Pauillac, Bordeaux, France. 13%
A Cab, Cab Franc blend that is surprisingly not fragrant, fresh or varietal – especially so given the vintage. A warm mellow rustic claret. Old fashioned, inexpensive.
I think it is a 2nd wine (of 5th growth Ch. Batailley) although the (lovely old fashioned) label doesn’t give any clues, to me at least.
Premieres Cotes De Blaye, Bordeaux, France. 14.5%
This is a really odd wine in that it’s not obviously from 2003. It’s a somewhat weedy Bordeaux, pretty typical of a good quality minor wine. No baked characters at all, indeed the grapes aren’t physiologically ripe, though there is plenty of alcohol, and a fair bit of oak.
With a few years this will be better, never great or fine, but not jammy either.
Goes to show that some vineyard sites, or perhaps some price points, will always be vegetal. Or should I say usually – 2005 might be the exception.
Pauillac, Bordeaux, France. 12.5%
This is a superb wine, really showing off the best of 2002, where the cabernet dominant areas did best. This wine has great purity of flavour, plenty of zesty energy, but also a richness that only the best wines of the vintage achieved. Haut Bages-Liberal, also a great wine, is in comparison harder and less expressive.
This is classic classed growth left bank claret, and should last 15 years easily. Special occasion wine, and in this context (it’s still not exactly cheap) a bit of a bargain.
South Australia, 14.5%
This is a multi-region blend most probably a mix of cooler regions in the South (eg Coonawarra, Pathaway) and warmer regions in the North (eg Barossa, McLaren Vale). It sounds ideal on paper, but seldom seems to work out so well in practice. But 2002 was a cool elegant year, particularly successful in the warmer regions and I thought this wine might really do well in this vintage.
And it is not a disappointment. An enjoyable sweetish blackberry and currant flavoured wine, with emphasis on impressive structure (balancing alcohol and acid, and tannin) rather than producing a complex food friendly wine. It still seems very young, but drinks quite well without food. There is some fairly overt slightly sweet oak. With more age the wine will become more mellow and old-fashioned big cabernet.
Good value (especially given it’s available retail at 5 years old). The current release 2004 should also be good.
Barossa Valley, South Australia. 14.5%
Dark colour – throwing a bit of crust.
At around 6-8 years from vintage this wine starts to show more traditional characters of added acidity, greasepaint, and also lovely savoury (somewhat Spanish) character. It really is the optimum time to drink.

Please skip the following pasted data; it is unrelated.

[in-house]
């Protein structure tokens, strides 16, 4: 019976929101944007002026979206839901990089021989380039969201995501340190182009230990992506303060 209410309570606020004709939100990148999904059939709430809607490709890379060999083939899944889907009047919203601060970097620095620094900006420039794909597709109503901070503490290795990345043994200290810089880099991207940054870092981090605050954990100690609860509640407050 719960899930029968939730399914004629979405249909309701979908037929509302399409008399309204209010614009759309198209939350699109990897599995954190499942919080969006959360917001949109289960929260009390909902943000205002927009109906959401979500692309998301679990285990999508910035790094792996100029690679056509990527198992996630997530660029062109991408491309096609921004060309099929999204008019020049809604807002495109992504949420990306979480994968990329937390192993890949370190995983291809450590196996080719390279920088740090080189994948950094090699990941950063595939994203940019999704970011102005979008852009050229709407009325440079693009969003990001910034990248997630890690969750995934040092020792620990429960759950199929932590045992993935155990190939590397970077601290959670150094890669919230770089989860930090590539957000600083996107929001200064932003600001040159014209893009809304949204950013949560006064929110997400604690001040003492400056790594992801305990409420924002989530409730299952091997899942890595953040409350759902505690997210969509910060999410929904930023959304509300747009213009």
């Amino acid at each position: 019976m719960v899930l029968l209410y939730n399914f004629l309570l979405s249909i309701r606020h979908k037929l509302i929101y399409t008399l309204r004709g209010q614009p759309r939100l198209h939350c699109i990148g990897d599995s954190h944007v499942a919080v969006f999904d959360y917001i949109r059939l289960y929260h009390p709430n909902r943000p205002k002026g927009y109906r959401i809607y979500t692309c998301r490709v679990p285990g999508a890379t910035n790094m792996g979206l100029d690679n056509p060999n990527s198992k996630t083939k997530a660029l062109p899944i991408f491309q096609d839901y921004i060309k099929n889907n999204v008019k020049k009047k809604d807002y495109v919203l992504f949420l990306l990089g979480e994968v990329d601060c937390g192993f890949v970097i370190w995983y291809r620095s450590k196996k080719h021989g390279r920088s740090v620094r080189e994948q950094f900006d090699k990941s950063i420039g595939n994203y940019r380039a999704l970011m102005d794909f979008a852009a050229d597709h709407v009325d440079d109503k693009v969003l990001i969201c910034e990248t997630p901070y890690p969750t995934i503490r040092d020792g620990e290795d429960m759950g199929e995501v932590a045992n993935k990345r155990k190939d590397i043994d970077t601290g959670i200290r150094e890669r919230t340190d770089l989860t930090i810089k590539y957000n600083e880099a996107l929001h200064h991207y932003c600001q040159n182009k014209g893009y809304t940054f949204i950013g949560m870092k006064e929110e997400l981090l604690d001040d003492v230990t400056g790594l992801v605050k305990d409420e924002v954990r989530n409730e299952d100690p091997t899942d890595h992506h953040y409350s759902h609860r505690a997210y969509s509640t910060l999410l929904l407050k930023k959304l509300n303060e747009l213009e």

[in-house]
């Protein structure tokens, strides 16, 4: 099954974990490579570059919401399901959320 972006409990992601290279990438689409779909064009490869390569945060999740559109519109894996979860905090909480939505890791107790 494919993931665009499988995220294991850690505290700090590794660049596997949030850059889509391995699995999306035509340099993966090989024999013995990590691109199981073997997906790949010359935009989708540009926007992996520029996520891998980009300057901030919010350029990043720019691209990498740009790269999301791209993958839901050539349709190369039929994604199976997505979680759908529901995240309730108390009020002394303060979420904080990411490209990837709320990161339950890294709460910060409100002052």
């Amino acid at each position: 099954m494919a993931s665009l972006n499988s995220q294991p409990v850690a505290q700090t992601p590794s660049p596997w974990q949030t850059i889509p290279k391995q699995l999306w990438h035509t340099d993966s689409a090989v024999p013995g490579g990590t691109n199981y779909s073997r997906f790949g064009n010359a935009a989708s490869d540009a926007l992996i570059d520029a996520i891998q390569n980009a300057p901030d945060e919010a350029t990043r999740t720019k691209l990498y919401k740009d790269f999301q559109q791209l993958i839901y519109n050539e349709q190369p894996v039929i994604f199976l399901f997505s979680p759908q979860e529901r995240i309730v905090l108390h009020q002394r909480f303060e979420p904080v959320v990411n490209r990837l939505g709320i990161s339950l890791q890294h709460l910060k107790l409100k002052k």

This was a particularly good bottle, better than several I bought from the winery a couple of years ago (odd as one would have thought they had excellent cellaring conditions).
Clevedon, Auckland, New Zealand. 13.5%
Another impressive 2005 wine from Puriri Hills. Again a merlot dominant “right bank’ bordeaux blend.
Lovely expressive nose, nice smoky aromas (the house style) and quite fragrant fruit.
The wine is a bit syrupy but I suspect that is not a bad thing on a wine so young. Certainly it is very concentrated.
I’ll give a proper evaluation of this wine when I taste it directly alongside some others, and with a few more months in bottle. But for now it appears to have lots of potential to be fine wine with ripeness, concentration and still nice acidity – good with food.
Clevedon, Auckland, New Zealand. 13.5%
Merlot dominant blend. Lovely dark shiny colour young, but not purple. Deep, tight, closed aromas with nice tough of herbaceousness and nice touch of warm oak.
Ripe burst of red currant fruit with savoury tarry edge. A smidge of burnt toffee, in a proper claret savoury style. This really is a very flash young wine, with a mid palate weight that makes the wine quite approachable in spite of its age. This might be similar in style to many 2005 Bordeaux, it has the fresh acids and perfectly ripe fruit of this great vintage.
Above this is a reserve wine and another super premium (the Pope) – which is very impresive given the quality of this wine !
Why are Puriri Hills releasing these 2005s when they still have several previous vintages for sale? I think it’s because they are so good. This is to put a stake in the ground and show what they are capable of. I’m sure they must be very proud of this vintage. It’s very impressive, I hope that there are more to come. A top wine for NZ and good value too.
Pommard, Burgundy, France. 13.5%
Pleasant aged burgundy. Makes me appreciate why Hunter reds were once called burgundies, well at least old ones. This is a medium weight, not very concentrated, lacks depth, but nicely balanced. It shows quite a degree of development. Drink now.